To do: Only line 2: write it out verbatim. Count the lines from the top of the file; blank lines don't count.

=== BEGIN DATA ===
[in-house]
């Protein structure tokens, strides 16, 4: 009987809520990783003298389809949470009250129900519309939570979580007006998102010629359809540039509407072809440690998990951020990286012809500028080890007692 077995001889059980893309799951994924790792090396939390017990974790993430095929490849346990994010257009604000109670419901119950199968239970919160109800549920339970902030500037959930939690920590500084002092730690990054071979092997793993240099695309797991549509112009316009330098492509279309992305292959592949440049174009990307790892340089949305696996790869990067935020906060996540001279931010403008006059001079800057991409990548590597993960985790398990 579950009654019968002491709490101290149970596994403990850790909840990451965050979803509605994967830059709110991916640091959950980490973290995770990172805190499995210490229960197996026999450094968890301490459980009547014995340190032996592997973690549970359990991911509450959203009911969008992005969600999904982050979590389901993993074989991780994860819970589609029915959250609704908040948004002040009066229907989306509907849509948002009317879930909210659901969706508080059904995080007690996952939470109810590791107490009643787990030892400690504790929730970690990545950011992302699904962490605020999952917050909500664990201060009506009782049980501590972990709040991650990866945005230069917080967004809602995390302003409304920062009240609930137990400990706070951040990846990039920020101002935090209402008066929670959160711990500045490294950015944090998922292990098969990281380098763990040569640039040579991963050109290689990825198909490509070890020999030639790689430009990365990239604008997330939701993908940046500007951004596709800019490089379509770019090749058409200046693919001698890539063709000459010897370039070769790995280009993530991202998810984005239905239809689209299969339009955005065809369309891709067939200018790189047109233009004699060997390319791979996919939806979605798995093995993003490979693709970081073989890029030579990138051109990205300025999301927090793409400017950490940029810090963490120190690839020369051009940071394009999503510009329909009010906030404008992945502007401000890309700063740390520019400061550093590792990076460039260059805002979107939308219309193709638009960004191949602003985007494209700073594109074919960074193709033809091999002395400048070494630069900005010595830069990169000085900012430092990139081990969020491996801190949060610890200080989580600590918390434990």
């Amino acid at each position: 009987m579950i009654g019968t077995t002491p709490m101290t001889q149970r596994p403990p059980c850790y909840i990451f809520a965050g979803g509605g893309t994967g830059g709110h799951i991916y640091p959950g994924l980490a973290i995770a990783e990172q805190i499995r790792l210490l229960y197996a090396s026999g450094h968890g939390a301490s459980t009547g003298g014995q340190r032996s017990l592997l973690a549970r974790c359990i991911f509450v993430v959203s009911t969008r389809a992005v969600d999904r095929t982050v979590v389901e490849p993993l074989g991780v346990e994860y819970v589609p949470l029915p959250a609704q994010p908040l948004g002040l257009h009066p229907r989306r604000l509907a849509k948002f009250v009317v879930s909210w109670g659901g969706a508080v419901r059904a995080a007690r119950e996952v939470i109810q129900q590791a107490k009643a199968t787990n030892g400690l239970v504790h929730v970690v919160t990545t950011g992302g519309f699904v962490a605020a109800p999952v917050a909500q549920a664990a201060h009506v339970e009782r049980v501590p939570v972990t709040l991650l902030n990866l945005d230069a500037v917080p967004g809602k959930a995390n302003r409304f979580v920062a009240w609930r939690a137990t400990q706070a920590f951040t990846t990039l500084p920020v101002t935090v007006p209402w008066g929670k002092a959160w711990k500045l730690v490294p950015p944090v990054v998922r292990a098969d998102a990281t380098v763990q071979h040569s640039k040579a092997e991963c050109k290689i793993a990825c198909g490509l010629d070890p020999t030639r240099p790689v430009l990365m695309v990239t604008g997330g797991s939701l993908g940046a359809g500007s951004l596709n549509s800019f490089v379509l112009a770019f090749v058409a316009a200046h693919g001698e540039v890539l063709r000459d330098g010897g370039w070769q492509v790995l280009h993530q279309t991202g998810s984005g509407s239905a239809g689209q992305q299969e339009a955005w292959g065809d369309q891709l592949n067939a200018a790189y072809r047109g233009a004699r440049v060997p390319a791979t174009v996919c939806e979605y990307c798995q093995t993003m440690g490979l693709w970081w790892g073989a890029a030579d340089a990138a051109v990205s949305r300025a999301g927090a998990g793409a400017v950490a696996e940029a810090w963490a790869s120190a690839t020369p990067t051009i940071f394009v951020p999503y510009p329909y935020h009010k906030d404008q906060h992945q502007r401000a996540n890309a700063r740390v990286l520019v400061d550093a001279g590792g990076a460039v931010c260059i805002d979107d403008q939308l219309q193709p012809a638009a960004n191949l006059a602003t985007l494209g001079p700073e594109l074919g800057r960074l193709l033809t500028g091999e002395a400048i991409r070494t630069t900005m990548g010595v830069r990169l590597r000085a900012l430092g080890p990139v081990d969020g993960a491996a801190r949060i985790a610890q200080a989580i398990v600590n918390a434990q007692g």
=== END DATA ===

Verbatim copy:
């Protein structure tokens, strides 16, 4: 009987809520990783003298389809949470009250129900519309939570979580007006998102010629359809540039509407072809440690998990951020990286012809500028080890007692 077995001889059980893309799951994924790792090396939390017990974790993430095929490849346990994010257009604000109670419901119950199968239970919160109800549920339970902030500037959930939690920590500084002092730690990054071979092997793993240099695309797991549509112009316009330098492509279309992305292959592949440049174009990307790892340089949305696996790869990067935020906060996540001279931010403008006059001079800057991409990548590597993960985790398990 579950009654019968002491709490101290149970596994403990850790909840990451965050979803509605994967830059709110991916640091959950980490973290995770990172805190499995210490229960197996026999450094968890301490459980009547014995340190032996592997973690549970359990991911509450959203009911969008992005969600999904982050979590389901993993074989991780994860819970589609029915959250609704908040948004002040009066229907989306509907849509948002009317879930909210659901969706508080059904995080007690996952939470109810590791107490009643787990030892400690504790929730970690990545950011992302699904962490605020999952917050909500664990201060009506009782049980501590972990709040991650990866945005230069917080967004809602995390302003409304920062009240609930137990400990706070951040990846990039920020101002935090209402008066929670959160711990500045490294950015944090998922292990098969990281380098763990040569640039040579991963050109290689990825198909490509070890020999030639790689430009990365990239604008997330939701993908940046500007951004596709800019490089379509770019090749058409200046693919001698890539063709000459010897370039070769790995280009993530991202998810984005239905239809689209299969339009955005065809369309891709067939200018790189047109233009004699060997390319791979996919939806979605798995093995993003490979693709970081073989890029030579990138051109990205300025999301927090793409400017950490940029810090963490120190690839020369051009940071394009999503510009329909009010906030404008992945502007401000890309700063740390520019400061550093590792990076460039260059805002979107939308219309193709638009960004191949602003985007494209700073594109074919960074193709033809091999002395400048070494630069900005010595830069990169000085900012430092990139081990969020491996801190949060610890200080989580600590918390434990």